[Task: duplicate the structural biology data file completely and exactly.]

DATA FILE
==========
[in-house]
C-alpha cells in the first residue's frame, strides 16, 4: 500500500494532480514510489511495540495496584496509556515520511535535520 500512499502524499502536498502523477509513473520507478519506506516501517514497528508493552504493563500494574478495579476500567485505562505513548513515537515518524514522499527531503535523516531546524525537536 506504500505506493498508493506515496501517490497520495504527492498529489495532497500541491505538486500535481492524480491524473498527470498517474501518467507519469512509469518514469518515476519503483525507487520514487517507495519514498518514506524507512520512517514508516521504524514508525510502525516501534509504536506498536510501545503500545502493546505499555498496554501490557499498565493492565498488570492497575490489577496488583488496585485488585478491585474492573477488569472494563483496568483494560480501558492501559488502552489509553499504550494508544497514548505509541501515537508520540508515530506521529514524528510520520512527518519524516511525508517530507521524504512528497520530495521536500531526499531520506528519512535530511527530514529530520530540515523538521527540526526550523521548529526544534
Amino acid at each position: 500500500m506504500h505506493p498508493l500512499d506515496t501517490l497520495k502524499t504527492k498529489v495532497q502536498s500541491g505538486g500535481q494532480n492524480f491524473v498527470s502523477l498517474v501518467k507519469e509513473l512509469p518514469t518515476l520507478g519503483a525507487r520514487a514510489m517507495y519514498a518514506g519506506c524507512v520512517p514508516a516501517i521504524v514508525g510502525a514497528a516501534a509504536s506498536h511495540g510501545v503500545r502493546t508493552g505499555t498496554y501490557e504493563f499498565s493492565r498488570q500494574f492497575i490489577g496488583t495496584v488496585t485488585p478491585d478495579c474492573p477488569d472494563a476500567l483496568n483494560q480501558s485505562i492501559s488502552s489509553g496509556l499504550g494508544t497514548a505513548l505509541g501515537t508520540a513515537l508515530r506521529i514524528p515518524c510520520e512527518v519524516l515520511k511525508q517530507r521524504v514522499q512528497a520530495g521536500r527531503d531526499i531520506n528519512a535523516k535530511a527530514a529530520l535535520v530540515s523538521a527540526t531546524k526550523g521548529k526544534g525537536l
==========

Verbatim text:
[in-house]
C-alpha cells in the first residue's frame, strides 16, 4: 500500500494532480514510489511495540495496584496509556515520511535535520 500512499502524499502536498502523477509513473520507478519506506516501517514497528508493552504493563500494574478495579476500567485505562505513548513515537515518524514522499527531503535523516531546524525537536 506504500505506493498508493506515496501517490497520495504527492498529489495532497500541491505538486500535481492524480491524473498527470498517474501518467507519469512509469518514469518515476519503483525507487520514487517507495519514498518514506524507512520512517514508516521504524514508525510502525516501534509504536506498536510501545503500545502493546505499555498496554501490557499498565493492565498488570492497575490489577496488583488496585485488585478491585474492573477488569472494563483496568483494560480501558492501559488502552489509553499504550494508544497514548505509541501515537508520540508515530506521529514524528510520520512527518519524516511525508517530507521524504512528497520530495521536500531526499531520506528519512535530511527530514529530520530540515523538521527540526526550523521548529526544534
Amino acid at each position: 500500500m506504500h505506493p498508493l500512499d506515496t501517490l497520495k502524499t504527492k498529489v495532497q502536498s500541491g505538486g500535481q494532480n492524480f491524473v498527470s502523477l498517474v501518467k507519469e509513473l512509469p518514469t518515476l520507478g519503483a525507487r520514487a514510489m517507495y519514498a518514506g519506506c524507512v520512517p514508516a516501517i521504524v514508525g510502525a514497528a516501534a509504536s506498536h511495540g510501545v503500545r502493546t508493552g505499555t498496554y501490557e504493563f499498565s493492565r498488570q500494574f492497575i490489577g496488583t495496584v488496585t485488585p478491585d478495579c474492573p477488569d472494563a476500567l483496568n483494560q480501558s485505562i492501559s488502552s489509553g496509556l499504550g494508544t497514548a505513548l505509541g501515537t508520540a513515537l508515530r506521529i514524528p515518524c510520520e512527518v519524516l515520511k511525508q517530507r521524504v514522499q512528497a520530495g521536500r527531503d531526499i531520506n528519512a535523516k535530511a527530514a529530520l535535520v530540515s523538521a527540526t531546524k526550523g521548529k526544534g525537536l